High-speed videos clearly show a strong relationship between lateral head movements and the production of pulses. Movements observed during drum production concerned mainly the mouth, the opercles, the lateral head and body movements, and the back-and-forth sweeping of pectoral fins. However, only pectoral fins and lateral movements were correlated with drum pulses. A complete cycle of lateral head movements was related to the production of four pulses (Fig. 2). The first pulse occurred when the head was on the left side. The second pulse took place when the head was in the axis of the fish body. No pulse was detected when the head was on the right side. The third pulse was produced when the head came back in the body axis and the fourth pulse was produced at the end of the cycle, meaning when the head was again on the left. The total cycle was performed in approximately 84 ms at 200 frames s−1. The pulse period was 23±4 ms (n=210), a cycle corresponding to four pulses. The mean number of pulses of 21±9 (n=211) corresponded to ca. four to six complete head cycles during drum production. The lateral head movements were probably amplified by the sweepings of pectoral fins: posterior displacement of the right fin helped to turn left and vice versa. These lateral displacements of the head were also exhibited when there was no call, but they were slower in this case.
In the Gobiinae species G. paganellus (Parmentier et al., 2013), nodding was associated with drum production whereas lateral head movements were observed in the Gobionellinae species P. pictus. Although movements are different in both species, kinematic analysis indicated a relationship between the head movement and the pulse construction. These head movements are observed during the production of drums in many other gobiid and cottid species (Colleye et al., 2013; Lugli et al., 1997; Polgar et al., 2011; Zeyl et al., 2016). Although they are related to sound production, they could be mainly a visual display that reinforces the acoustic signal.
In addition to the common ability to produce drums, G. paganellus and P. pictus share many similar characteristics: pectoral girdle, levator pectoralis and head movements during the calls. Moreover, these characteristics are also found in Cottidae (Barber and Mowbray, 1956; Bass and Baker, 1991). We thus suggest that the pectoral girdle is involved in drum production in P. pictus and that the mechanism is actuated by the contractions of the levator pectoralis. As G. paganellus and P. pictus are found in two sister clades (Gobiinae and Gobionellinae) within the Gobiidae, the mechanism should be common to the family. However, it remains to be determined how the sound is radiated. The pectoral girdle could be the sound transducer (Barber and Mowbray, 1956; Whang and Janssen, 1994) or their vibrating movements could be amplified by the radials at the level of the fins (Parmentier et al., 2013). Lateral movements of the head (and in less extent of the body) suggest hydrodynamic-based sounds. However, strong similarities between mudskipper vocalizations that are produced out of water and underwater sounds of other gobies (Polgar et al., 2011) do not support this hypothesis. Moreover, the movements would probably need to occur much faster to be able to generate the short drum pulses.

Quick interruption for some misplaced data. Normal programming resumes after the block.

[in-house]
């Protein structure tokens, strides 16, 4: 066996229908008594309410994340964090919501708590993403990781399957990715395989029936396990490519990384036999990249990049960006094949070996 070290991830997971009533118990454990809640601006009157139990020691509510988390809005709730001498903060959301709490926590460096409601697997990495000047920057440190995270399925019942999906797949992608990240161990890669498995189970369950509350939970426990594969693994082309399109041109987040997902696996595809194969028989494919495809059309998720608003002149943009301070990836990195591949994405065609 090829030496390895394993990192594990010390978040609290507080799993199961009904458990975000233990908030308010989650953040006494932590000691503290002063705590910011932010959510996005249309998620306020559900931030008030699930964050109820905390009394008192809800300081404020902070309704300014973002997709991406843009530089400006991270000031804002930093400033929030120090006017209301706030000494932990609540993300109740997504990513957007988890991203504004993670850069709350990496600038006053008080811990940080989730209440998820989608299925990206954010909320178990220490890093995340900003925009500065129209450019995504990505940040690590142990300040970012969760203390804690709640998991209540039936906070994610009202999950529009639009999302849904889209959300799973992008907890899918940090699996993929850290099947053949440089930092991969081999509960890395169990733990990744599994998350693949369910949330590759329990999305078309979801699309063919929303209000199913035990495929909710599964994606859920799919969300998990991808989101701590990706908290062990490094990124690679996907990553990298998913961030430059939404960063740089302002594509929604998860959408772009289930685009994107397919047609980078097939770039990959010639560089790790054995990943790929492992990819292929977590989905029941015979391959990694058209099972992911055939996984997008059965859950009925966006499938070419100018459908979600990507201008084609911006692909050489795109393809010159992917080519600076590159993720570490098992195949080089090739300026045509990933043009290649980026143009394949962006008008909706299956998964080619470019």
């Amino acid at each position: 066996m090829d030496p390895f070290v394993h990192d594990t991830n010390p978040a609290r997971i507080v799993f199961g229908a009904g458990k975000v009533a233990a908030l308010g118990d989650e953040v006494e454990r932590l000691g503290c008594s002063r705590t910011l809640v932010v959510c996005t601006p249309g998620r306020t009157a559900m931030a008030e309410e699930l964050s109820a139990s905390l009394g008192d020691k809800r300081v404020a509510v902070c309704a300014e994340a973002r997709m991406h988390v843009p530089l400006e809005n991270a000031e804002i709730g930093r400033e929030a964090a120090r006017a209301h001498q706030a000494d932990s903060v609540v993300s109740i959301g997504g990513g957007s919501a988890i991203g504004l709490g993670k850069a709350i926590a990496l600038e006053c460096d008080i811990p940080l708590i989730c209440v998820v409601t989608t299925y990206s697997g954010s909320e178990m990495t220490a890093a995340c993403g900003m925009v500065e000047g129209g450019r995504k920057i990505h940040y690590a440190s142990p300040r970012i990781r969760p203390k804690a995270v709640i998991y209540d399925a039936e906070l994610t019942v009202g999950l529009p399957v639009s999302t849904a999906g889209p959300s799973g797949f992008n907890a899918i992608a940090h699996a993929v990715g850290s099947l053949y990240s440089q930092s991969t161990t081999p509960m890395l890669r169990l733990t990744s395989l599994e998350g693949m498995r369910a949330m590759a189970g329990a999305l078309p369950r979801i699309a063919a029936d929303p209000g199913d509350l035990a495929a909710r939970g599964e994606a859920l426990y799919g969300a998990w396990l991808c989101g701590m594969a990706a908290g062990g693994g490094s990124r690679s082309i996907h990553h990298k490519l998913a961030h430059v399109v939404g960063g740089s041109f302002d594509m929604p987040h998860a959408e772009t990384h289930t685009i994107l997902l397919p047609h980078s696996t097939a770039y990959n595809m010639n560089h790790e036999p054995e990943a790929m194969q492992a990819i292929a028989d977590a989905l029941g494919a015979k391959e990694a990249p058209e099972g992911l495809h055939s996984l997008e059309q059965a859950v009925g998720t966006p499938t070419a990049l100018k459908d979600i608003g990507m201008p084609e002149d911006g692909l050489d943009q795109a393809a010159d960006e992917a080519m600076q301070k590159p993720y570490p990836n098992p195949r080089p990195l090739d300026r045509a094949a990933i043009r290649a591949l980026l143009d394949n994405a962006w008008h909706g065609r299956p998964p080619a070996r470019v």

Gobiidae do not show obvious sonic mechanical structures but have the classical Bauplan of Perciformes (Lugli et al., 1997; Malavasi et al., 2008; Stadler, 2002). In different taxa, sound production results from the independent modification of existing structures originally having other functions (Parmentier et al., 2017). We suggest that in Gobiidae, sounds could have evolved from locomotory movements related to the pectoral girdle.
Conceptualization: E.P., M.C.P.A.; Methodology: E.P., M.C.P.A., P.J.F.; Software: M.P.; Validation: E.P., M.C.P.A., P.J.F.; Formal analysis: M.P.; Investigation: E.P., M.P., P.J.F.; Resources: M.C.P.A.; Data curation: P.J.F.; Writing - original draft: E.P., M.P., M.C.P.A.; Writing - review & editing: M.C.P.A., P.J.F.; Supervision: E.P., M.C.P.A.; Funding acquisition: E.P., M.A., P.J.F.
The Foundation for Science and Technology, Portugal (Fundação para a Ciência e a Tecnologia), funded M.C.P.A. [strategic projects UID/MAR/04292/2013 granted to MARE) and P.J.F. [UID/BIA/00329/2013 granted to cE3c]. This research was also funded by a grant from the Fonds National de la Recherche Scientifique - FNRS [T.0056.13 and T.0101.15 to E.P.].
The authors declare no competing or financial interests.